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'A penetrating account of the momentous consequences of a reckless young company with the power to change the world' Brad Stone, author of The Everything Store and The Upstarts
How much power and influence does Facebook have over our lives?
How has it changed how we interact with one another?
And what is next for the company - and us?
As the biggest social media network in the world, there's no denying the power and omnipresence of Facebook in our daily life. And in light of recent controversies surrounding election-influencing "fake news" accounts, the handling of its users' personal data, and growing discontent with the actions of its founder and CEO, never has the company been more central to the national conversation.
In this fascinating narrative - crammed with insider interviews, never-before-reported reveals and exclusive details about the company's culture and leadership - award-winning tech reporter Steven Levy tells the story of how Facebook has changed our world and asks what the consequences will be for us all.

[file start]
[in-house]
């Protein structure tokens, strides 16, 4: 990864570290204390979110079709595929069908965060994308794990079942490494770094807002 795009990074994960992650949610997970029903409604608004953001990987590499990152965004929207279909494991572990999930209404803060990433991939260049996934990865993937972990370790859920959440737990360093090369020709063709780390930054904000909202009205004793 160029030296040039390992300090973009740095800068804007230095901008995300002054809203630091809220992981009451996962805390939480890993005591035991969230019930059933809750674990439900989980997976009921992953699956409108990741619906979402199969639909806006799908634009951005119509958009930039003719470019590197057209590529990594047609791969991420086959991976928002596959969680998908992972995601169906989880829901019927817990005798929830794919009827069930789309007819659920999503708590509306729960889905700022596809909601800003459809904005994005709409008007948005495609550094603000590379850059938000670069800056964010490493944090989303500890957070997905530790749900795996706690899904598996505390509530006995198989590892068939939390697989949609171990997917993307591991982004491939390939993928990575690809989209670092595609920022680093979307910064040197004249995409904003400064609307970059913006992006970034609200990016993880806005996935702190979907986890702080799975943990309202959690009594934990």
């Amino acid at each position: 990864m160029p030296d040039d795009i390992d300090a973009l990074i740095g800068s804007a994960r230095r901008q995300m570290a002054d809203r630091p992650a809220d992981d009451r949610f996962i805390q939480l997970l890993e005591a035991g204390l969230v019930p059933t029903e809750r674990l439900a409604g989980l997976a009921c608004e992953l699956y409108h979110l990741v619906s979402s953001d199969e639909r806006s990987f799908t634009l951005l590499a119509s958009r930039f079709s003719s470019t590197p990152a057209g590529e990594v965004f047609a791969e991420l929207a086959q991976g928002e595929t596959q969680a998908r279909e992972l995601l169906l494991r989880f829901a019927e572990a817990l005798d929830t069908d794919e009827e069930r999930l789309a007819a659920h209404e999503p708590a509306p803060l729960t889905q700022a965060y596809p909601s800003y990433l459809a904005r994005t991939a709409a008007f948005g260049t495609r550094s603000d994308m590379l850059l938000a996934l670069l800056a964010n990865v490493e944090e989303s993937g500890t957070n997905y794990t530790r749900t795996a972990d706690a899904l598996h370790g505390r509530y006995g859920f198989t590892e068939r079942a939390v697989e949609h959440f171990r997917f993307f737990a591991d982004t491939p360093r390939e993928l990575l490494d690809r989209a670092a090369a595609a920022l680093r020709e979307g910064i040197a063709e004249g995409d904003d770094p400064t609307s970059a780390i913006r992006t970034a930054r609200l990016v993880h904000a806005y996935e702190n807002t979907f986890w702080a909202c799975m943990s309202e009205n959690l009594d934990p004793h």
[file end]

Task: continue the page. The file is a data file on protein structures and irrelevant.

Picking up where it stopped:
The social-media behemoth Facebook comes across as an idealistic but also shady, exploitative, and increasingly beleaguered entity in this clear-eyed history. Wired editor-at-large Levy (Hackers) treats Facebook largely as a projection of its CEO, Mark Zuckerberg, whom he has covered for many years. His Zuckerberg is a talented entrepreneur whose motto, "move fast and break things," encapsulates a strategy of rapid software development and innovative products; a corporate predator who buys or crushes rivals; an off-putting nerd given to silent, unblinking stares underlings call them "Eye of Sauron" as his mental gears grind; a megalomaniac who used to end meetings by yelling, "Domination!"; and a messiah of digital connectedness (that conveniently lets him monetize information on everyone). Levy had extensive access to Facebook employees and paints a revealing and highly critical portrait of the company as it wrangled with charges that it violated users' privacy by sharing their data with advertisers and political operatives, and served as a vector for manipulative fake news, pro-Trump Russian propaganda, and hate speech. Levy's critique of Facebook is broad, but not always convincing: he's hard-pressed to show concretely how Facebook's privacy breaches have hurt anyone, and he's dismissive of Zuckerberg's free speech concerns about censoring Facebook content. Facebook-phobes will enjoy Levy's rich account of the company's creepy doings, but his take on Facebook's social impact smacks more of anxiety than thoughtful analysis.